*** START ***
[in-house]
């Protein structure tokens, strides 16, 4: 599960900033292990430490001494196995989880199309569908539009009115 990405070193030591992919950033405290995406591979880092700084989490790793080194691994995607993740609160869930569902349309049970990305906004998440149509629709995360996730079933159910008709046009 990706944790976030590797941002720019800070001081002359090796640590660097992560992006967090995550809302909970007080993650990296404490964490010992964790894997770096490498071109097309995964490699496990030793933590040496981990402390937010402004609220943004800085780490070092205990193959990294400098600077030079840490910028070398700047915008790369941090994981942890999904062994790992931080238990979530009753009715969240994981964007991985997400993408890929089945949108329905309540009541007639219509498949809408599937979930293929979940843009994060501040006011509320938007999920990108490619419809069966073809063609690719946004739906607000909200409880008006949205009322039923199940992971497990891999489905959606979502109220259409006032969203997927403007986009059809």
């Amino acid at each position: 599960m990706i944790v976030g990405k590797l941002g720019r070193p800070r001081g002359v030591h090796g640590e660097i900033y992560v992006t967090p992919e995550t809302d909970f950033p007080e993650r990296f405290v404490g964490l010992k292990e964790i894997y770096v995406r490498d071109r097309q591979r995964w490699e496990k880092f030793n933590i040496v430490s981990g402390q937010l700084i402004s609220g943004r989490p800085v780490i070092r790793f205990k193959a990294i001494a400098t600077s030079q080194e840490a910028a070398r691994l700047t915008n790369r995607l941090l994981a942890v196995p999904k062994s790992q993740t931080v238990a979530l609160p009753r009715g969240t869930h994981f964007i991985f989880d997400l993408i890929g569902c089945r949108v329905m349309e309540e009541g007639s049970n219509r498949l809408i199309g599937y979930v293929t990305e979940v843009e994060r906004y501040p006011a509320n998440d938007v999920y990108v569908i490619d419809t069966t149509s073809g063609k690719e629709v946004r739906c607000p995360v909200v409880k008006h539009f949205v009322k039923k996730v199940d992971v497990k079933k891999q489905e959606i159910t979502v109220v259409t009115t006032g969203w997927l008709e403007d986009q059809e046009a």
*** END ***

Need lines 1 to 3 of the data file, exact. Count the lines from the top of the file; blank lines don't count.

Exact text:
[in-house]
């Protein structure tokens, strides 16, 4: 599960900033292990430490001494196995989880199309569908539009009115 990405070193030591992919950033405290995406591979880092700084989490790793080194691994995607993740609160869930569902349309049970990305906004998440149509629709995360996730079933159910008709046009 990706944790976030590797941002720019800070001081002359090796640590660097992560992006967090995550809302909970007080993650990296404490964490010992964790894997770096490498071109097309995964490699496990030793933590040496981990402390937010402004609220943004800085780490070092205990193959990294400098600077030079840490910028070398700047915008790369941090994981942890999904062994790992931080238990979530009753009715969240994981964007991985997400993408890929089945949108329905309540009541007639219509498949809408599937979930293929979940843009994060501040006011509320938007999920990108490619419809069966073809063609690719946004739906607000909200409880008006949205009322039923199940992971497990891999489905959606979502109220259409006032969203997927403007986009059809």
């Amino acid at each position: 599960m990706i944790v976030g990405k590797l941002g720019r070193p800070r001081g002359v030591h090796g640590e660097i900033y992560v992006t967090p992919e995550t809302d909970f950033p007080e993650r990296f405290v404490g964490l010992k292990e964790i894997y770096v995406r490498d071109r097309q591979r995964w490699e496990k880092f030793n933590i040496v430490s981990g402390q937010l700084i402004s609220g943004r989490p800085v780490i070092r790793f205990k193959a990294i001494a400098t600077s030079q080194e840490a910028a070398r691994l700047t915008n790369r995607l941090l994981a942890v196995p999904k062994s790992q993740t931080v238990a979530l609160p009753r009715g969240t869930h994981f964007i991985f989880d997400l993408i890929g569902c089945r949108v329905m349309e309540e009541g007639s049970n219509r498949l809408i199309g599937y979930v293929t990305e979940v843009e994060r906004y501040p006011a509320n998440d938007v999920y990108v569908i490619d419809t069966t149509s073809g063609k690719e629709v946004r739906c607000p995360v909200v409880k008006h539009f949205v009322k039923k996730v199940d992971v497990k079933k891999q489905e959606i159910t979502v109220v259409t009115t006032g969203w997927l008709e403007d986009q059809e046009a």